At the front there’s a focusing switch (single, continuos, manual), where you control Fuji’s button-less X lenses. A flash sync terminal sits on top of it. To the photographers left are the camera’s connections, with HDMI, USB3.0, remote and mic-in, under a solidly built plastic door. And to the right, two SD slots support the fast UHS-II standard, almost mandatory to handle the X-T2 50MB uncompressed raw files (there’s a single fast slot on the X-Pro 2). Underneath, the 340 shots NP-W126S battery (330 when using the EVF) goes under a sealed door. Actually, every X-T2 door have rubber seals, and Fuji declares other 63 sealing points compatible with WR lenses.
The X-T2 is yet another great camera from Fuji, looking like a traditional camera without missing the mechanical dials. It’s built and ergonomics are flawless, made to be used with larger Fujinon zoom lenses, whereas the X-Pro 2 feels better with compact primes. As a mirrorless camera, it’s by far the most ergonomic on the APS-C market, great for everyday shooting or for professionals looking for a Canikon alternative. However its size make it hard not to be compared with traditional DSLRs, and in that sense it doesn’t make anything new, except for the mechanical ISO/shutter dials; or it does even, considering the lack of the optical viewfinder. And that’s my biggest issue with it. I didn’t get on the X-T2 the same “photography experience” I got from the “rangefinder styled” X-Pro 2, and I question its place on the APS-C X-mount lineup.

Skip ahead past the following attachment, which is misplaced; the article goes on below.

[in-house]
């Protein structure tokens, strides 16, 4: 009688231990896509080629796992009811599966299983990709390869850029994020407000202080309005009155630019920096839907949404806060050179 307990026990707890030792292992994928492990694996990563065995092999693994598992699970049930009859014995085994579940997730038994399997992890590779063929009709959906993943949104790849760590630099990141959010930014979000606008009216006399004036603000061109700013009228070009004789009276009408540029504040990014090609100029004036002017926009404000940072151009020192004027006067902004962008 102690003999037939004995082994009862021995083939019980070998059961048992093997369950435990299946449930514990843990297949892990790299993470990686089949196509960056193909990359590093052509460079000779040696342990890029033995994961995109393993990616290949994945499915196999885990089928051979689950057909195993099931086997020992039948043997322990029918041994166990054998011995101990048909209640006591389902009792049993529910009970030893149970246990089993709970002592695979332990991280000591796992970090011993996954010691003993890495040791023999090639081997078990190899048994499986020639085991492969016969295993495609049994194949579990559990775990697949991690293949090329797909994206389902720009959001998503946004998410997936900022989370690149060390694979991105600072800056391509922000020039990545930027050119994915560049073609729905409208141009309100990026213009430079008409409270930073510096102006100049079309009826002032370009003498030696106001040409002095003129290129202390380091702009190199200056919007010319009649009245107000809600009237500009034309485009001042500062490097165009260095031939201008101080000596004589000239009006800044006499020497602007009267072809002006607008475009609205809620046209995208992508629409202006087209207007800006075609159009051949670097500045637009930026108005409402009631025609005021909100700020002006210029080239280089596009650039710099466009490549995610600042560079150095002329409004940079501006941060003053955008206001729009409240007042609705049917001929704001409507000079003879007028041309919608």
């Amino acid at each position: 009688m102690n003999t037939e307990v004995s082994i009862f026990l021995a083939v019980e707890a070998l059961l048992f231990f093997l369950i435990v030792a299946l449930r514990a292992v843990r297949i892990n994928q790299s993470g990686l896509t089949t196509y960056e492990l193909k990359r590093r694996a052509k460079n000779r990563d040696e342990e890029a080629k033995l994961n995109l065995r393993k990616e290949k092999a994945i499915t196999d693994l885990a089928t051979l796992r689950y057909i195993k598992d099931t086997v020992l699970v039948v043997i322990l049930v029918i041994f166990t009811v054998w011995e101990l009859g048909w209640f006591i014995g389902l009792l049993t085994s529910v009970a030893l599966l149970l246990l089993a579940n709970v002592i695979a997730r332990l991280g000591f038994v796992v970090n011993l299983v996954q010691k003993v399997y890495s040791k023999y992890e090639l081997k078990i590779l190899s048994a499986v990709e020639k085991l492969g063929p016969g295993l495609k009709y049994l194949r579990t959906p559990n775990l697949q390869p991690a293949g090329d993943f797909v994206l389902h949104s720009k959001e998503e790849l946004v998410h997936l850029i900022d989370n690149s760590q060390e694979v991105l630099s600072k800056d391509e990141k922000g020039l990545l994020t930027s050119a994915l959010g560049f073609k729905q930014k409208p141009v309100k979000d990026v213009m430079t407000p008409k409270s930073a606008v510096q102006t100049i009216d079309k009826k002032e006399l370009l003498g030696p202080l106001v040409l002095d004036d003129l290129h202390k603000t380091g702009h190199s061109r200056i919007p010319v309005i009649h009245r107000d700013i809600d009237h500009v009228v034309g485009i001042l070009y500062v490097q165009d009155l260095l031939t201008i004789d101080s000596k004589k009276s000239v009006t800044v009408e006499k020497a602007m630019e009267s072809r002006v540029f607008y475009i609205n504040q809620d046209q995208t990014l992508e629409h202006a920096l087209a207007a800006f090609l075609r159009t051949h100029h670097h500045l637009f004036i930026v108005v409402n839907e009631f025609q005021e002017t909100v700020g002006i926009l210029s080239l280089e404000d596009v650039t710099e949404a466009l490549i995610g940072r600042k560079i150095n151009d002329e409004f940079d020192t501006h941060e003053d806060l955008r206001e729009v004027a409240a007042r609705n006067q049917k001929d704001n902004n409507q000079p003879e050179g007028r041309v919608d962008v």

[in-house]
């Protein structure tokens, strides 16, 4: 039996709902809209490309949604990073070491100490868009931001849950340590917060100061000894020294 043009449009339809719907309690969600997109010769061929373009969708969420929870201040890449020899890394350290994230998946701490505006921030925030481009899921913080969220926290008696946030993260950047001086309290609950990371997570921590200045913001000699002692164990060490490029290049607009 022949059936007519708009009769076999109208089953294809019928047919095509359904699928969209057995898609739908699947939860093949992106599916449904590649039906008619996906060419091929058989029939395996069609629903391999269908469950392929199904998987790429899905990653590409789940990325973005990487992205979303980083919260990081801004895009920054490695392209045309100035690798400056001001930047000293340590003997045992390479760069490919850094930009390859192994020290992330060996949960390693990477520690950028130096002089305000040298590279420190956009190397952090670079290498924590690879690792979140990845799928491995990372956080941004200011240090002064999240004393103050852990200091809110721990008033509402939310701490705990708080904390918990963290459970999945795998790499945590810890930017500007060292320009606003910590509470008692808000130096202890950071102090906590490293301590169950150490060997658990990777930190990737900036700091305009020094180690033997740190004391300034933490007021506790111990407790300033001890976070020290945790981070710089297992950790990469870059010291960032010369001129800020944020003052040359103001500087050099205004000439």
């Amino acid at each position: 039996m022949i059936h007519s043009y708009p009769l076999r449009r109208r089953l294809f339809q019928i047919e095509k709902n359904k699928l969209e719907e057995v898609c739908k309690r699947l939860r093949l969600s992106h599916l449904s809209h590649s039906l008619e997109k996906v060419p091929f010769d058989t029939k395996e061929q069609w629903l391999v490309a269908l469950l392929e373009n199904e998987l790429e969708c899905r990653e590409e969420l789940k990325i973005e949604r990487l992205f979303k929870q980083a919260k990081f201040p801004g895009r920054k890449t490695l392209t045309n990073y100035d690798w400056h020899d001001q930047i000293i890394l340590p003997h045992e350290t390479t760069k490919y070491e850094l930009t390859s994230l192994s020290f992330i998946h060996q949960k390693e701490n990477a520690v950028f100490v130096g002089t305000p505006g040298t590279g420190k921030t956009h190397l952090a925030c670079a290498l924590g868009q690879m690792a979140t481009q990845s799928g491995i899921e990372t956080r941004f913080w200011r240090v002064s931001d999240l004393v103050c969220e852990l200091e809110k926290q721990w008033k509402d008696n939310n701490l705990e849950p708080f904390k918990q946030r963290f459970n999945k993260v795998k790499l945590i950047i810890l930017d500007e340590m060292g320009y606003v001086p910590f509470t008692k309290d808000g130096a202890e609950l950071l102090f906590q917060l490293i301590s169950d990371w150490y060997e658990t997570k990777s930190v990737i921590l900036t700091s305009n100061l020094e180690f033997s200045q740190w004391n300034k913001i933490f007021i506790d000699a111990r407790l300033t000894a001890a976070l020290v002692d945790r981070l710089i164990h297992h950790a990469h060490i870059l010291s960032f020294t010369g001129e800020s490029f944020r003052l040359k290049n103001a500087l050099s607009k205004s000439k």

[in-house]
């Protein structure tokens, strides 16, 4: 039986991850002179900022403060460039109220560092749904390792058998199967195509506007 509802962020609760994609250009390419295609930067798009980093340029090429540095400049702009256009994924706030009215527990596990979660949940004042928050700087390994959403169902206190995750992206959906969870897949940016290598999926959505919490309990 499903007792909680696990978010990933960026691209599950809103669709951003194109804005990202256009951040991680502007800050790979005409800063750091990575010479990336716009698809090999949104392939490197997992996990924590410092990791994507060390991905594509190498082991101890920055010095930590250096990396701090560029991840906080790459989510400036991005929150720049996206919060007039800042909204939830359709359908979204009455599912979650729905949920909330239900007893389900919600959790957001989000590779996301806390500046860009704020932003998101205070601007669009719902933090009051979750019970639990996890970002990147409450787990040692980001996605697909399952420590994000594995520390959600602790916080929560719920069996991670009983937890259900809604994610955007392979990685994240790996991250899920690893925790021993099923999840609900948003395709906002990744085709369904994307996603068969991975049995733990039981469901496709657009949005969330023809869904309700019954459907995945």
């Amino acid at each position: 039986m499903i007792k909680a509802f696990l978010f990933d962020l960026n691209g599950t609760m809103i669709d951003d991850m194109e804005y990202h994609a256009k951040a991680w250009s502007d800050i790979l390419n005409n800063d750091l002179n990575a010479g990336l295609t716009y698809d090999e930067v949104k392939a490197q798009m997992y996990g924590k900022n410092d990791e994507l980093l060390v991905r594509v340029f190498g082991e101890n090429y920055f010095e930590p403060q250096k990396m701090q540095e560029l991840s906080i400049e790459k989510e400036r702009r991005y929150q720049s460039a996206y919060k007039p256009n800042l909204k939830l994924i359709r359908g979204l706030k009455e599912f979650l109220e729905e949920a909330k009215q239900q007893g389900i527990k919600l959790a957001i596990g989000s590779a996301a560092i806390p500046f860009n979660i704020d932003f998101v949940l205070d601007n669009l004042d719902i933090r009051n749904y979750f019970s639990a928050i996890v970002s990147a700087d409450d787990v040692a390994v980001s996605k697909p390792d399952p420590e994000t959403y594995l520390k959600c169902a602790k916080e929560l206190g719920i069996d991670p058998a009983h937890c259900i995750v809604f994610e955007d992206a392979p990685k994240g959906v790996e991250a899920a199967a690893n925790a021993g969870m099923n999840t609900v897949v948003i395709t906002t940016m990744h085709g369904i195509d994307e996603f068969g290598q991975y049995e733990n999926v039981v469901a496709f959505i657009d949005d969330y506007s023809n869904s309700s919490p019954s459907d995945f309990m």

The X-T2 shares the X-Pro 2 new X-Processor Pro, made for speed; and a revamped AF system, featuring on-sensor phase detection points, for shooting action. The first guarantees a fast user experience: less than half-a-second boot cycle; up to 0.08s focus acquiring; fast 8fps shooting speed (extended to 11fps with the battery grip and 14fps in electronic shutter mode); and instant raw + JPEG processing, with a 27 uncompressed raw buffer (33 compressed or 83 JPEG; even higher figures with a UHS-II card). The X-T2 is an as fast as camera as the X-Pro 2, and the X-Processor Pro upgrade is by itself a selling point over the last generation X-T1.